Secret Agent Man


Secret Agent Man

Mexico is considering a proposal to amend its National Security Law that could have major implications for the U.S.-Mexico bilateral relationship. Ricardo Monreal, majority leader of Mexican President Andres Manuel Lopez Obrador’s (AMLO) MORENA party, submitted a bill to the Mexican Senate on Friday and subsequently published a 10-point summary of the bill’s key points on his personal website. The bill aims to change the legal status of foreign agents present in Mexico. Among other things, the bill would strip foreign agents of immunity for violating Mexican laws, limit the activities of foreign agents to “liaison activities for the exchange of information,” and require foreign agents to share all information they gather with Mexican authorities.

This development is the latest in a series of complications in the U.S.-Mexico bilateral relationship ever since the revamped version of NAFTA went into effect in July.

In recent months, U.S. lawmakers have put pressure on the U.S. government to do more to protect U.S. energy companies, who are rightfully scared about investments and market access in the wake of AMLO’s threat to seek energy reforms early next year. Protesters in Chihuahua seized a dam and threatened to refuse to allow future water transfers to the U.S., and though the U.S. and Mexican governments were able to come to an agreement on the water issue in October, going forward, water shortages in the border regions promise to become an even more contentious political issue. On other important issues, like vaccines (along with Argentina, Mexico intends to manufacture the AstraZeneca vaccine for Latin America rather than rely on U.S. companies), or 5G infrastructure build-outs (Mexico has not banned Huawei from its networks), Mexico and the U.S. are not on the same wavelength (no pun intended).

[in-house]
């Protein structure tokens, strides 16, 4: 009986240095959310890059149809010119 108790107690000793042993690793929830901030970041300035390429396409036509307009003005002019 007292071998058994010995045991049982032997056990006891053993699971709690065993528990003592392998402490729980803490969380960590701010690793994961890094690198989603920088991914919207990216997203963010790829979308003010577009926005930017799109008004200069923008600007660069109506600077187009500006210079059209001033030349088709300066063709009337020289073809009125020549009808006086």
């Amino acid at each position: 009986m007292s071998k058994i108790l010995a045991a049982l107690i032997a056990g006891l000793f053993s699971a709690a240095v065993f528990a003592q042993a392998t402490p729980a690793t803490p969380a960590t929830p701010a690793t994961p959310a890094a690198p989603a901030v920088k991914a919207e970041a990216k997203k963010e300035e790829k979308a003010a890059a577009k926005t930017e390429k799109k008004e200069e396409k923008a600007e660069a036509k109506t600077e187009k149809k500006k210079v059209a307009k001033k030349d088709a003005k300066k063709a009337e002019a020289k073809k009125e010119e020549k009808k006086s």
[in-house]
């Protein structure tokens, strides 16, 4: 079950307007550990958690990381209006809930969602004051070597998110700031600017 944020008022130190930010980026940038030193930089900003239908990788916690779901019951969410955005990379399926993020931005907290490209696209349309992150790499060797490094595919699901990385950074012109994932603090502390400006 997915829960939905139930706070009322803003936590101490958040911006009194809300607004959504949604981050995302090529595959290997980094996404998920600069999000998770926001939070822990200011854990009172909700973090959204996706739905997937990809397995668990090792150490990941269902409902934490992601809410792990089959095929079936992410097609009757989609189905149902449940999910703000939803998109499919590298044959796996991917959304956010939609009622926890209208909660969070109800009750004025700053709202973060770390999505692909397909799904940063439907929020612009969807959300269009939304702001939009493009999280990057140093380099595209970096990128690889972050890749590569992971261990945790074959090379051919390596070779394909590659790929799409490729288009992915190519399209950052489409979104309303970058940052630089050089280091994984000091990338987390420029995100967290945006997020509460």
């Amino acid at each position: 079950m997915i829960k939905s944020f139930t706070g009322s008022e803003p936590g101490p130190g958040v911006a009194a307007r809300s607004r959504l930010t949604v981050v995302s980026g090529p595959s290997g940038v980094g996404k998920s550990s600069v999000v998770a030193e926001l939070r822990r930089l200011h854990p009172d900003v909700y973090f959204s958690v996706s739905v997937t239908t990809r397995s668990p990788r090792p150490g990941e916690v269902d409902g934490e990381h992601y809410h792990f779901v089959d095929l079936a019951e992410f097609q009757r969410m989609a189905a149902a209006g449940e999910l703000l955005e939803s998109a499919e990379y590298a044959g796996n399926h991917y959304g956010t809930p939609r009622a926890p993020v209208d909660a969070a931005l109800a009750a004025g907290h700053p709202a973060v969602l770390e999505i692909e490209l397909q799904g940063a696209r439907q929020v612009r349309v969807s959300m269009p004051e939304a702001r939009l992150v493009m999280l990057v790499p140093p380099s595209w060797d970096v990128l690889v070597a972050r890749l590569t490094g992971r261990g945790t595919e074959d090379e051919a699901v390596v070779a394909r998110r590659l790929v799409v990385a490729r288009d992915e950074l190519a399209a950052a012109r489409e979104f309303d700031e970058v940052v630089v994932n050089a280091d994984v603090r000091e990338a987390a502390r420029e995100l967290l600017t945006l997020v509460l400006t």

The impetus for changes in the National Security Law, however, has an even more specific origin: the U.S. arrest of Mexico’s former Secretary of National Defense, General Salvador Cienfuegos Zepeda, in Los Angeles on drug and money laundering charges roughly 6 weeks ago.